While the surface is still damp, use a no. 3 synthetic round to apply small dots of color of the same red mixture. Practice on a separate piece of paper first so you know how dry the paper needs to be for optimum results.

1e. Petal Close-up: Darken if needed.
If the color is lighter than you would like, you can apply more color, but the paper must still be damp enough, or you will lift out the first application. If this happens, wait until the first layer is completely dry before reapplying.


2. Darken the petals, then add the greens.
As the color from step 1 dries, it will lighten. If necessary, intensify and deepen your red mixture by adding a little Carbazole Violet to it; then apply a second or even a third layer. Once all the petals are filled with color, begin the stems and leaves using a mixture of Permanent Sap Green, French Ultramarine and Hansa Yellow.

3. Paint the background.
Let the painting dry completely. For the background, mix Phthalo Green and Indanthrene Blue; this will give you a crisp, clean color to complement the magentas and reds. If you think the mix needs to be darker, add a little Indigo. Paint the background one continuous section at a time, following the step 3 close-up.
Let everything dry, then remove the mask from the stamens by rubbing with your finger.

3a. Background Close-up: Start in the corner.
Begin with dry paper for the darkest possible hue. Cut into the corners using a no. 8 synthetic round. This brush will give you optimum control and a nice, clean edge.

3b. Background Close-up: … and work outward.
Paint out from the corners, using large sweeping strokes to avoid an overworked appearance.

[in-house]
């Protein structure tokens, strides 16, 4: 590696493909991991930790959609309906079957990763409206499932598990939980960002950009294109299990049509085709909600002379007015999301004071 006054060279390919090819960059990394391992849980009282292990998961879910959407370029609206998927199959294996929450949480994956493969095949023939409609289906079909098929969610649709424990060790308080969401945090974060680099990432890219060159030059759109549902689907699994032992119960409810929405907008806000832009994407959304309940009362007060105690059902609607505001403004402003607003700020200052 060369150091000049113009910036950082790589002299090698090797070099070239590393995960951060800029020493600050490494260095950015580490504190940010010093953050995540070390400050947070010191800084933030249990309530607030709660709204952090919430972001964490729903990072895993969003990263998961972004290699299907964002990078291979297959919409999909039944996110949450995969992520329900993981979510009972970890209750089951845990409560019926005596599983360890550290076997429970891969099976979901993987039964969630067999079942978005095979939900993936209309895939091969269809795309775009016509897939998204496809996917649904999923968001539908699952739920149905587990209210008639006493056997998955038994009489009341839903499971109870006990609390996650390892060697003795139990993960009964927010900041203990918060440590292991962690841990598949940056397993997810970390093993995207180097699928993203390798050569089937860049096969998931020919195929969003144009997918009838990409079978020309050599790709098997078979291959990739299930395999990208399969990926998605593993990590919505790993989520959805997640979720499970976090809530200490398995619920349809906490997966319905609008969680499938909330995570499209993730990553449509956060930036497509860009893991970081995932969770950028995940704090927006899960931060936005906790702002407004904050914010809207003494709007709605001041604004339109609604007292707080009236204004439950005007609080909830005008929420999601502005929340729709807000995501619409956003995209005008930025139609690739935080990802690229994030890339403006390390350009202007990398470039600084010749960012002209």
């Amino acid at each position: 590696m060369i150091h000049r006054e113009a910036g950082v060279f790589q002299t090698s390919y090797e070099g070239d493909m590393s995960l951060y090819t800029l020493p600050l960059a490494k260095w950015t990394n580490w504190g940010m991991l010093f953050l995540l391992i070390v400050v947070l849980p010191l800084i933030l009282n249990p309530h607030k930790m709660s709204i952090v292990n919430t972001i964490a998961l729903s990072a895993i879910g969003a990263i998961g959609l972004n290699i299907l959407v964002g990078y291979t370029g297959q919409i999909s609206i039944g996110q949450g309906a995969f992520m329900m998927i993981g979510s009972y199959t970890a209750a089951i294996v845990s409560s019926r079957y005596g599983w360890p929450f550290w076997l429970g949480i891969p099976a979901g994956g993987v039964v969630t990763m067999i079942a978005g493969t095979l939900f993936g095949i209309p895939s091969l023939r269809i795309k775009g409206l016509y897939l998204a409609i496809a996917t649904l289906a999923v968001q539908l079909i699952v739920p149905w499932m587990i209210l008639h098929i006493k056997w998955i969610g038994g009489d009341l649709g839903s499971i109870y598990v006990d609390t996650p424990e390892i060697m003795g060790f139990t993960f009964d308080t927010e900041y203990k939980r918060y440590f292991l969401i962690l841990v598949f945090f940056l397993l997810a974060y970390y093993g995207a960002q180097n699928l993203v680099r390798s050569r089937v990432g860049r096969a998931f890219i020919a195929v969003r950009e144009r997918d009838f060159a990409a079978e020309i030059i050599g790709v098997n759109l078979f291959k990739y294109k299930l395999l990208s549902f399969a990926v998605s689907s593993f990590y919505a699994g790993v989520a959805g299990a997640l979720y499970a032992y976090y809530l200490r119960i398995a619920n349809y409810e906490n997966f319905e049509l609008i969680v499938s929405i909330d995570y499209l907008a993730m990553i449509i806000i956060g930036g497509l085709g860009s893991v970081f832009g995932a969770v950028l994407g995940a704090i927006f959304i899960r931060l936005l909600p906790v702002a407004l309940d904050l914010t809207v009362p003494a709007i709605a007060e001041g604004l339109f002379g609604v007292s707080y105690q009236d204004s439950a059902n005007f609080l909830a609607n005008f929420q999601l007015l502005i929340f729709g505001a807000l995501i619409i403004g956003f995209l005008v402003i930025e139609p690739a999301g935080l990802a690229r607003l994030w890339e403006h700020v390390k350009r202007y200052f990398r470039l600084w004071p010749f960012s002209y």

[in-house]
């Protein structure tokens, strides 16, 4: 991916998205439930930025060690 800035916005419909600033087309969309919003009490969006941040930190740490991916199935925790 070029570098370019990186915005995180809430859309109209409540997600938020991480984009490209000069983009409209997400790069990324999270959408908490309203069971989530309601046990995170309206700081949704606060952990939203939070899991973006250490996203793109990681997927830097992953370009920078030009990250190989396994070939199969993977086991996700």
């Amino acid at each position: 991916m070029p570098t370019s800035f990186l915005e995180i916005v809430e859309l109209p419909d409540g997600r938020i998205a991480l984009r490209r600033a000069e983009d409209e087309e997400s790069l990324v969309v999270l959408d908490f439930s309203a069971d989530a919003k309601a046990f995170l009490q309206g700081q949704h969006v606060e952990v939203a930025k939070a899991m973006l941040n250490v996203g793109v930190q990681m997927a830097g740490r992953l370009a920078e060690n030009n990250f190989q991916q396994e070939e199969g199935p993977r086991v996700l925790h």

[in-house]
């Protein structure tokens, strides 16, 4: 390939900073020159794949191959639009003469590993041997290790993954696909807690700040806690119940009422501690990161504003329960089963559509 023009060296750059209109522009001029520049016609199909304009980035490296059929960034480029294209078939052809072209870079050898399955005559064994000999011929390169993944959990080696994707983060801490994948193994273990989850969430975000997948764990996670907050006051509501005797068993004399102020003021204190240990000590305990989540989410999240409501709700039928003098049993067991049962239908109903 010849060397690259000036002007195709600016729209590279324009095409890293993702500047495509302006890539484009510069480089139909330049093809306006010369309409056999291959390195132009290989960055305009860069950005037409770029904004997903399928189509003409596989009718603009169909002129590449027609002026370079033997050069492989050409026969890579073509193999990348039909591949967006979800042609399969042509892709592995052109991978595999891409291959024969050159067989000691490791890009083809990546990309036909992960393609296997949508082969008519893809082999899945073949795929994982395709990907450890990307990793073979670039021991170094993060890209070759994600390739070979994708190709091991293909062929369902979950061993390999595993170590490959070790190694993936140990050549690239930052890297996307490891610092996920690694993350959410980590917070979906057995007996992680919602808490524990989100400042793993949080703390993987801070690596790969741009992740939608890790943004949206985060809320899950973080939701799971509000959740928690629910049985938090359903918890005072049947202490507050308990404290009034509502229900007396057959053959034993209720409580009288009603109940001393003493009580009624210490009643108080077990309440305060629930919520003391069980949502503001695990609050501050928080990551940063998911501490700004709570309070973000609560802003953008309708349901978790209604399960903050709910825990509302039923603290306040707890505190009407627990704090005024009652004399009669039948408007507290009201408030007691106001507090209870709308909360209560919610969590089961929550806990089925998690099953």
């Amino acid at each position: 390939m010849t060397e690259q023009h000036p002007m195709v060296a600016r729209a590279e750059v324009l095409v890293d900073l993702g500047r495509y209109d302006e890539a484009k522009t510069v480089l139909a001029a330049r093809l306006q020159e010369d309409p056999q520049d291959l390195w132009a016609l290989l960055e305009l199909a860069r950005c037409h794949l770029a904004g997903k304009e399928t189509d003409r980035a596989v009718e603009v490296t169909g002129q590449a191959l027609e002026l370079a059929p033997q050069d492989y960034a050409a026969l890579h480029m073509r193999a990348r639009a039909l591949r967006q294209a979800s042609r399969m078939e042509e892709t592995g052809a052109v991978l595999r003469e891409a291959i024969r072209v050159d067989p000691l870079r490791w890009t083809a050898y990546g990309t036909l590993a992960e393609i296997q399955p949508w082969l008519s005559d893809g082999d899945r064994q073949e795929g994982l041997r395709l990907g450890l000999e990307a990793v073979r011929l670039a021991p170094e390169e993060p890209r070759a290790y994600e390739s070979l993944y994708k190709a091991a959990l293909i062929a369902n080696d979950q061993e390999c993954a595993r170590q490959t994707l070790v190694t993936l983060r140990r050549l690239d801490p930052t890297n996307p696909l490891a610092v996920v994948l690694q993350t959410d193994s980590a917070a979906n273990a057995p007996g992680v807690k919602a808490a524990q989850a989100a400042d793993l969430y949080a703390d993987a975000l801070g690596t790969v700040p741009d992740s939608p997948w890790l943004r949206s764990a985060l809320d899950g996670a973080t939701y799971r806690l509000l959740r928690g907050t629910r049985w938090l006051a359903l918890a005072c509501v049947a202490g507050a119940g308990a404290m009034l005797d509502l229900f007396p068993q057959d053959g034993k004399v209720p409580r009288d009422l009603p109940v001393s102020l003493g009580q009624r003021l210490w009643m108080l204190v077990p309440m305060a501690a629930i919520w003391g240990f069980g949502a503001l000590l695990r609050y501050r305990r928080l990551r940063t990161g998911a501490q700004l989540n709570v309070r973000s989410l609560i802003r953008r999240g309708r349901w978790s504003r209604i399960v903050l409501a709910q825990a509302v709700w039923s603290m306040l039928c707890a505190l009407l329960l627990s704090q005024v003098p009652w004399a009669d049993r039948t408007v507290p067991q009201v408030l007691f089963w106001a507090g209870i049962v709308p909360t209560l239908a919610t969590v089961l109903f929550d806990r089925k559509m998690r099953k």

3c. Background Close-up: Dilute with water as you go out.
Using clean water on a no. 30 natural-hair round, start pulling out the darker hue into the background. The resulting variations of value will add interest.


3d. Background Close-up: Continue pulling out color.
Following the forms of the petals, continue to pull the color out and around.


3e. Background Close-up: Finish the section.
Continue pulling color around with clean water on the brush, not stopping until you have filled that particular background section.


4. Paint stamens and details to finish.
Paint the stamens much as you did the petals: Fill each one with water, then add color as the shine starts to disappear. Apply a very light value of green along both edges of each filament to give them form. For the anthers (the structures at the tops of the filaments), use a mixture of Hansa Yellow, Permanent Alizarin Crimson and a little Carbazole Violet. When all the petals, stamens and stems are filled with color, reevaluate the overall painting and adjust values as needed.

This demonstration is excerpted from my book Watercolor in Motion (North Light Books, 2008). The demonstration also appeared in the article “Fancy Flowers” in the March 2008 issue of The Artist’s Magazine.

Sunday, March 4, 2012

Tips: How to Loosen the Cap on a Tube of Paint

I am often asked in workshops how to open a welded-shut tube of paint. Here are some ways you can try to loosen the cap.

  • Use the flame of a match to warm the cap from the tube then loosen.
  • Place the end of the tube in warm or hot water to loosen.
  • Pliers

Another way is to use a nonskid rubber mat (that is used to open jars) usually about 6 x 6 inches available at kitchen supply stores but this can sometimes be hard to find.


Sharron MacBride in my BC workshop shared her idea for a less expensive way to get the same results and much more easily available. Rubber shelf liners. You can find these just about anywhere, hardware, grocery, large chain stores etc.











Cut into a small square, and then unscrew the cap. If the cap is still to tight, loosen with warm water or match first then turn.



Calistoga Workshop March 2012


Wine, Spa & Mustard fields and interesting people what a colorful place to hold a workshop. You can even go for a balloon ride before the workshop.Will be back in October to see and paint the fall colors in the vineyards